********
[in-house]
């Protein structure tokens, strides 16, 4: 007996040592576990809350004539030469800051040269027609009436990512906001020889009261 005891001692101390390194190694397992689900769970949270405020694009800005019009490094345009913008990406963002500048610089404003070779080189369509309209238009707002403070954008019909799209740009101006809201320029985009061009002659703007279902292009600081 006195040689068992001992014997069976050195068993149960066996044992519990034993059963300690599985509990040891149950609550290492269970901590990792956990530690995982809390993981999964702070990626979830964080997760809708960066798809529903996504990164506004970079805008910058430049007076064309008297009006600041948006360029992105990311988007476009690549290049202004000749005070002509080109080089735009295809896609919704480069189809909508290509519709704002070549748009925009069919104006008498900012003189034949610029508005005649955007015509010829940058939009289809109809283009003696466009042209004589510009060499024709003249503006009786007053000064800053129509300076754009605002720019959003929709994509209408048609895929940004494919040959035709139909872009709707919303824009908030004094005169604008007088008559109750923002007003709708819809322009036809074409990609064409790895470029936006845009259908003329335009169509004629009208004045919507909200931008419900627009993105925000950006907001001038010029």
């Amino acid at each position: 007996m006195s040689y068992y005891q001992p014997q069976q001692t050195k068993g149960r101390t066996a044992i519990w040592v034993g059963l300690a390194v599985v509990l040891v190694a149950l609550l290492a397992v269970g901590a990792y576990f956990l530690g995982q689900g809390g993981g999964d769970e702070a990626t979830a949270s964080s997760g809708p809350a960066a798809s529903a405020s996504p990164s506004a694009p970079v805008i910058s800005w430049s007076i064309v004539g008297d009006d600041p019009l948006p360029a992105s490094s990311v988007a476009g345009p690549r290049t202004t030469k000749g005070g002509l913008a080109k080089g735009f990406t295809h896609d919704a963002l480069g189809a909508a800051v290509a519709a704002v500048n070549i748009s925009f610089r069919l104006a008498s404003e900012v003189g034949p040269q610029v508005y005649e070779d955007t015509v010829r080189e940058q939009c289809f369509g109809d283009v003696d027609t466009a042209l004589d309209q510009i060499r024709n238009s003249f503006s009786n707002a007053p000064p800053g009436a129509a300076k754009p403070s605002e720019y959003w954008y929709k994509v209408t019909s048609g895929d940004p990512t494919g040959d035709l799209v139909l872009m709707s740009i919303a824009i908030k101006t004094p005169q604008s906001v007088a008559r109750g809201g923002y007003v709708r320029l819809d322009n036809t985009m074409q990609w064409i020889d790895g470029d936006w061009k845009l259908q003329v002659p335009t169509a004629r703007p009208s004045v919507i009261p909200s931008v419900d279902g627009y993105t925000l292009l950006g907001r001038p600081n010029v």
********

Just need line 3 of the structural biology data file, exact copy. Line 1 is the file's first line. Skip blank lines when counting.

């Amino acid at each position: 007996m006195s040689y068992y005891q001992p014997q069976q001692t050195k068993g149960r101390t066996a044992i519990w040592v034993g059963l300690a390194v599985v509990l040891v190694a149950l609550l290492a397992v269970g901590a990792y576990f956990l530690g995982q689900g809390g993981g999964d769970e702070a990626t979830a949270s964080s997760g809708p809350a960066a798809s529903a405020s996504p990164s506004a694009p970079v805008i910058s800005w430049s007076i064309v004539g008297d009006d600041p019009l948006p360029a992105s490094s990311v988007a476009g345009p690549r290049t202004t030469k000749g005070g002509l913008a080109k080089g735009f990406t295809h896609d919704a963002l480069g189809a909508a800051v290509a519709a704002v500048n070549i748009s925009f610089r069919l104006a008498s404003e900012v003189g034949p040269q610029v508005y005649e070779d955007t015509v010829r080189e940058q939009c289809f369509g109809d283009v003696d027609t466009a042209l004589d309209q510009i060499r024709n238009s003249f503006s009786n707002a007053p000064p800053g009436a129509a300076k754009p403070s605002e720019y959003w954008y929709k994509v209408t019909s048609g895929d940004p990512t494919g040959d035709l799209v139909l872009m709707s740009i919303a824009i908030k101006t004094p005169q604008s906001v007088a008559r109750g809201g923002y007003v709708r320029l819809d322009n036809t985009m074409q990609w064409i020889d790895g470029d936006w061009k845009l259908q003329v002659p335009t169509a004629r703007p009208s004045v919507i009261p909200s931008v419900d279902g627009y993105t925000l292009l950006g907001r001038p600081n010029v």